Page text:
Singleton, Thomas (DNB00)
|←Singleton, Robert Corbet||Dictionary of National Biography, 1885-1900, Volume 52
SINGLETON, THOMAS (1783–1842), archdeacon of Northumberland, born in 1783, was the only son of Thomas Anketell Singleton, of the family of Fort Singleton in Monaghan, and lieutenant-governor of Fort Landguard in Suffolk, by his wife, daughter of Francis Grose [q. v.] the antiquary, He was educated at Eton, which he entered about 1797, and at Corpus Christi College, Cambridge, whence he graduated B.A. in 1804 and M.A. in 1826. At Eton he acquired the friendship of Hugh, earl Percy (afterwards third duke of Northumberland [q. v.]), and at Cambridge he acted as the earl's tutor. He acted as private secretary to the earl on his embassy to Paris, and while he held the office of lord-lieutenant of Ireland.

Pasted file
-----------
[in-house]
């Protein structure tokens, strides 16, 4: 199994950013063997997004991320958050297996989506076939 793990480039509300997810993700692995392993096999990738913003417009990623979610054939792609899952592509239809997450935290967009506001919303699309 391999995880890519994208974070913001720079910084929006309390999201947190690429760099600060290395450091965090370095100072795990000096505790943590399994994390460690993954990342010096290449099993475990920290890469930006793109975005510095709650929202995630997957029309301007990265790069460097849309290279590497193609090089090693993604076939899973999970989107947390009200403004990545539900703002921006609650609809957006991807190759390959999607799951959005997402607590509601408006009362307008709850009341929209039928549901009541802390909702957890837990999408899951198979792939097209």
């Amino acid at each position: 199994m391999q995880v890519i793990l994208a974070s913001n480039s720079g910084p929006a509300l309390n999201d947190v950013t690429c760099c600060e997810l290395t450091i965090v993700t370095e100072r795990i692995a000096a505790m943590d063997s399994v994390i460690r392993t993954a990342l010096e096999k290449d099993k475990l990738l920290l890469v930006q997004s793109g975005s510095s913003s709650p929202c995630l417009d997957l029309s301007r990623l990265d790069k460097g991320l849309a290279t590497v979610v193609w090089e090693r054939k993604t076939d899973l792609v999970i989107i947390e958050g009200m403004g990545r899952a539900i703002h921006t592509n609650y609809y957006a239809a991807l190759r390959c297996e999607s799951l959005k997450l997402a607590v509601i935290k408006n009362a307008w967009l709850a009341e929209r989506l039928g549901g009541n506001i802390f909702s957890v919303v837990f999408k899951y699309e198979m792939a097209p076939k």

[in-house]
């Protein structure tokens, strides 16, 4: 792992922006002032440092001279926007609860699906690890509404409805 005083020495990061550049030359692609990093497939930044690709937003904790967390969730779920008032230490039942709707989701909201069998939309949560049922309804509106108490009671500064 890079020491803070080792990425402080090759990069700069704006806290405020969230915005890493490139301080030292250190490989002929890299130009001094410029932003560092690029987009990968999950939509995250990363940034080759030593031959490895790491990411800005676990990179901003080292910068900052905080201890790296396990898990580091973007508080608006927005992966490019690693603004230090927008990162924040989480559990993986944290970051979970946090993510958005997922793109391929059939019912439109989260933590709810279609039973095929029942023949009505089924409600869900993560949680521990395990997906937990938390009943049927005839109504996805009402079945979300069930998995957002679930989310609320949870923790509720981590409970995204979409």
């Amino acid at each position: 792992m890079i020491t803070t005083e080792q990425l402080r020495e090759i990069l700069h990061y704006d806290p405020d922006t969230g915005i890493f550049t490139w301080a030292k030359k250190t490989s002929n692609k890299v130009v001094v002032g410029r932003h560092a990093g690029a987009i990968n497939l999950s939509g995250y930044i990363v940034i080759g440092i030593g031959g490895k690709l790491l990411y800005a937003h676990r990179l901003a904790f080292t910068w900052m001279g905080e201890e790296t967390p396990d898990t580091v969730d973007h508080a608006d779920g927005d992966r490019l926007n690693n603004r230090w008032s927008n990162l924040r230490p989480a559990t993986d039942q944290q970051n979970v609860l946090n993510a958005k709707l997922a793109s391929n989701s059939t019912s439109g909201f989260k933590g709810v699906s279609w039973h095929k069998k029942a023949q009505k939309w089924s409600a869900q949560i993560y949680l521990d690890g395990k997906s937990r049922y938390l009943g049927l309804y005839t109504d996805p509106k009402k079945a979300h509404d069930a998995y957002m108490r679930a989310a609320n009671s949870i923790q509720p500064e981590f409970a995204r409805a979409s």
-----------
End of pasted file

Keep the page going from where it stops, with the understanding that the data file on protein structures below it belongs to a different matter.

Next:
In 1812 the earl presented him to the rectory of Elsdon, and in 1826 he was appointed archdeacon of Northumberland and rector of Howick. In 1829 he became a prebendary of Worcester, and in 1830 received the honorary degree of LL.D. from Dublin University. In 1837 he requested Sydney Smith [q. v.] to give his opinion on the recently appointed ecclesiastical commission, and in reply appeared the first of three remarkable letters which Sydney Smith addressed to him on the subject. Singleton died, unmarried, at Alnwick Castle on 13 March 1842.[Gent. Mag. 1842, i. 560; Stapylton's Eton School Lists, p. 30; Grad. Cant. p. 366; Reid's Life and Times of Sydney Smith, pp. 103, 326; Cat. of Dublin Graduates, p. 518.]